Plastic recycling company Luxus has secured a £1.29m (~€1.47m) investment under the Horizon 2020 programme, in a consortium with Polykemi and global plastics manufacturer One51. The funding supports NIRSort, a commercialisation project which aims to replace carbon black and other pigments with a range of near-infrared (NIR) detectable alternatives for use by packaging, automotive and consumer durables manufacturers. Each year 3.5 million tonnes of polymer are discarded in the UK alone, since black and some other coloured packaging cannot be picked up by recycling sorters. This is due to the products containing carbon black that reflects very little or no radiation rendering it ‘invisible’ to sorting machines in recycling depots. NIRSort is a two year project that will be led by Luxus in collaboration with global processor Polykemi. Polykemi will participate by formulating, processing and testing materials. The resulting materials will be then further evaluated for use in innovative packaging material via Polykemis subsidiary Scanfill. The third consortium partner is rigid plastics manufacturer, One51, selected for its injection moulding manufacturing expertise. Christel Croft, technical director at Luxus, said: “This pioneering project is based on the previous successful work to identify NIR detectable alternatives to carbon black from specialist additive and masterbatch supplier, Colour Tone, which Luxus acquired earlier this year. “It aims to develop a range of colourants for polymers that will enable NIR sorting operations to segregate black and coloured plastics from waste streams to a level of purity that they are useable in highly engineered polymers. “We have defined a programme of development, designed to identify formulations with optimal cost effectiveness in packaging recycling and to extend the technology across to Waste Electrical and Electronic Equipment Directive (WEEE) and end-of-life vehicle applications, each of which has its own specialist requirements.” The most immediate market need is for food packaging, which typically has a three to 12 month cycle from ‘make-to-waste’. The post Project to create NIR packaging alternatives appeared first on Horizon 2020 Projects.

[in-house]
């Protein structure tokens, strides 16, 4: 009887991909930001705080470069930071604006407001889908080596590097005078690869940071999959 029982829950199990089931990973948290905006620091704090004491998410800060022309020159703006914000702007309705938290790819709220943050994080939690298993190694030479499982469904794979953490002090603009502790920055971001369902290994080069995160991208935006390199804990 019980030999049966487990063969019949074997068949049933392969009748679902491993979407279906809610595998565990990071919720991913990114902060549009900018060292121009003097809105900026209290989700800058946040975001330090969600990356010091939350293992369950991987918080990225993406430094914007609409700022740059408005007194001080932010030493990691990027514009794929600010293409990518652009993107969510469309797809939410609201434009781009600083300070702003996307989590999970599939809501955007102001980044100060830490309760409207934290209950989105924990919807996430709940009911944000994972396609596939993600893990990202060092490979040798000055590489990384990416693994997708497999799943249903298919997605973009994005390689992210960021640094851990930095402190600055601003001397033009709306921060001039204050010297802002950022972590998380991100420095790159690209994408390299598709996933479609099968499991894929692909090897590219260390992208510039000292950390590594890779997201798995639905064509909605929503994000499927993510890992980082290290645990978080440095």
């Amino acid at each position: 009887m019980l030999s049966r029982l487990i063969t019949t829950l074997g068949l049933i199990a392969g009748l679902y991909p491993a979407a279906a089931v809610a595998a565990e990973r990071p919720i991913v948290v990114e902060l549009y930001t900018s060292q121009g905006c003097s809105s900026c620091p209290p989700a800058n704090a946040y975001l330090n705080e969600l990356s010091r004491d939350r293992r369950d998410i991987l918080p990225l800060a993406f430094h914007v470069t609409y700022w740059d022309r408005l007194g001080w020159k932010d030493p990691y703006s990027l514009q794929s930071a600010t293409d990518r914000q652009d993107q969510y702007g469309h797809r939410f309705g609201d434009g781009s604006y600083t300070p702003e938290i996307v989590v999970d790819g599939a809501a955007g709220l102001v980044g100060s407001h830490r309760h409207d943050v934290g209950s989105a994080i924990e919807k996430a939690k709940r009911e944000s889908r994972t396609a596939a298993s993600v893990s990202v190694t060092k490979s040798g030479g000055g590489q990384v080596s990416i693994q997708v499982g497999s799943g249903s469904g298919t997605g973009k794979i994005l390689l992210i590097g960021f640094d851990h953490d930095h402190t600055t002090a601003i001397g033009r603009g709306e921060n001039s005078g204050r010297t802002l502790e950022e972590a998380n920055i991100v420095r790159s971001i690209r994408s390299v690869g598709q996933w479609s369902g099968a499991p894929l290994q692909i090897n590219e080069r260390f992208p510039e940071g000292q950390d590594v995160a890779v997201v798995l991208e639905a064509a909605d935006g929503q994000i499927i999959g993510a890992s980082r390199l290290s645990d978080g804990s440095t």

Polish blockchain start-up Billon has received a €2m grant under the Horizon 2020 programme to exploit the alternative payment market. The company said that it was awarded the grant on the basis that its distributed ledger technology (DLT) could exploit the alternative payment market. Robert Kaluza, co-founder of Billon, said: “Billon’s blockchain technology is the first cloud and mobile peer-to-peer solution for everyday currencies using DLT, where we provide PLN and GBP solutions in partnership with banks. Billon now moves beyond solutions to digitally pay people, to now enable participants to spend their funds online.” The granted funding will be used to expand the start-up’s blockchain technology beyond instant corporate payments, support the launch of e-commerce and content monetisation solutions, and provide additional investment in sales, marketing, compliance and operation. Tadeusz Kuropatwinski, managing director of digital payments at Billon, added: “We believe content monetisation and e-commerce payments will be one of the main drivers behind the global demand for micropayments, especially in emerging markets. “Today’s payment solutions include clumsy pre-paid vouchers and premium SMS, and Billon can transform this into a digital payment experience on a mobile phone, and with a full audit trail.” Based on the company’s successful trials, Kuropatwinski said he expects to launch merchant services for e-commerce and content monetisation this autumn in Poland, and in 2018 in the UK. The company will then start looking for possible entries into emerging markets. The post Blockchain start-up receives EU grant appeared first on Horizon 2020 Projects.